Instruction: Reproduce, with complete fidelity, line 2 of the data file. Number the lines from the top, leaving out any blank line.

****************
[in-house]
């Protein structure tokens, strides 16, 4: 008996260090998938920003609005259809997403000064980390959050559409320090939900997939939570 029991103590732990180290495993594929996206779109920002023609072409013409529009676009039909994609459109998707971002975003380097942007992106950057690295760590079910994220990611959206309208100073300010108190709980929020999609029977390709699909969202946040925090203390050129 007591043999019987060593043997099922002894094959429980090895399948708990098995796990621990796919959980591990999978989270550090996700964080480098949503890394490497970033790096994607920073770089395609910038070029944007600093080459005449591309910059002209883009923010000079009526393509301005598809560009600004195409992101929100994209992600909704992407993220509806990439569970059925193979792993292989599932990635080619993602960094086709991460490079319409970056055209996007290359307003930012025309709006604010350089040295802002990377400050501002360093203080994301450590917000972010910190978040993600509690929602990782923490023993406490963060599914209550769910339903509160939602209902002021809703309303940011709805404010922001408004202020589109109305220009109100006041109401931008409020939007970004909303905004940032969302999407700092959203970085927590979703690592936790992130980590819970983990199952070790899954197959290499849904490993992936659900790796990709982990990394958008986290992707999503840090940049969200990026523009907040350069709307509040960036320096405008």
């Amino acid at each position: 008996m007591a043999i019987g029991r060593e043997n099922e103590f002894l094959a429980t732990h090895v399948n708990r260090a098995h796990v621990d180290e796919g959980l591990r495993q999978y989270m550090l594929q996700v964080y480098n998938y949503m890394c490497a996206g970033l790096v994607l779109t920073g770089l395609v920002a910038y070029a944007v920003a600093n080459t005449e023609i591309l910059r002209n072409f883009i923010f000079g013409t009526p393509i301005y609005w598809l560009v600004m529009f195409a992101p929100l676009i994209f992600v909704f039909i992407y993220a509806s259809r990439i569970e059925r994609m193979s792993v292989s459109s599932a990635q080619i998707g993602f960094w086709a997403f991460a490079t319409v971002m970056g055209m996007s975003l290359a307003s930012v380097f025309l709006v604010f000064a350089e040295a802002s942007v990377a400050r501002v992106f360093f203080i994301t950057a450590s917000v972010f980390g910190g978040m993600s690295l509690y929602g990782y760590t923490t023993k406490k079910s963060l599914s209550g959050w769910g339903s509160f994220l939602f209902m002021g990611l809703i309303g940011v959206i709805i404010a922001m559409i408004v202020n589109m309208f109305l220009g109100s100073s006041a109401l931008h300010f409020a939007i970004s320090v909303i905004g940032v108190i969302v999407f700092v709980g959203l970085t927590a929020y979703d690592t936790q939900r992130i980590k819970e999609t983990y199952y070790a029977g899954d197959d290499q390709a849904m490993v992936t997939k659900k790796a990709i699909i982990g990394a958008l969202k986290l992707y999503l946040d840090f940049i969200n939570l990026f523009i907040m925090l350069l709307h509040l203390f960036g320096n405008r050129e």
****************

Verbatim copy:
């Protein structure tokens, strides 16, 4: 008996260090998938920003609005259809997403000064980390959050559409320090939900997939939570 029991103590732990180290495993594929996206779109920002023609072409013409529009676009039909994609459109998707971002975003380097942007992106950057690295760590079910994220990611959206309208100073300010108190709980929020999609029977390709699909969202946040925090203390050129 007591043999019987060593043997099922002894094959429980090895399948708990098995796990621990796919959980591990999978989270550090996700964080480098949503890394490497970033790096994607920073770089395609910038070029944007600093080459005449591309910059002209883009923010000079009526393509301005598809560009600004195409992101929100994209992600909704992407993220509806990439569970059925193979792993292989599932990635080619993602960094086709991460490079319409970056055209996007290359307003930012025309709006604010350089040295802002990377400050501002360093203080994301450590917000972010910190978040993600509690929602990782923490023993406490963060599914209550769910339903509160939602209902002021809703309303940011709805404010922001408004202020589109109305220009109100006041109401931008409020939007970004909303905004940032969302999407700092959203970085927590979703690592936790992130980590819970983990199952070790899954197959290499849904490993992936659900790796990709982990990394958008986290992707999503840090940049969200990026523009907040350069709307509040960036320096405008």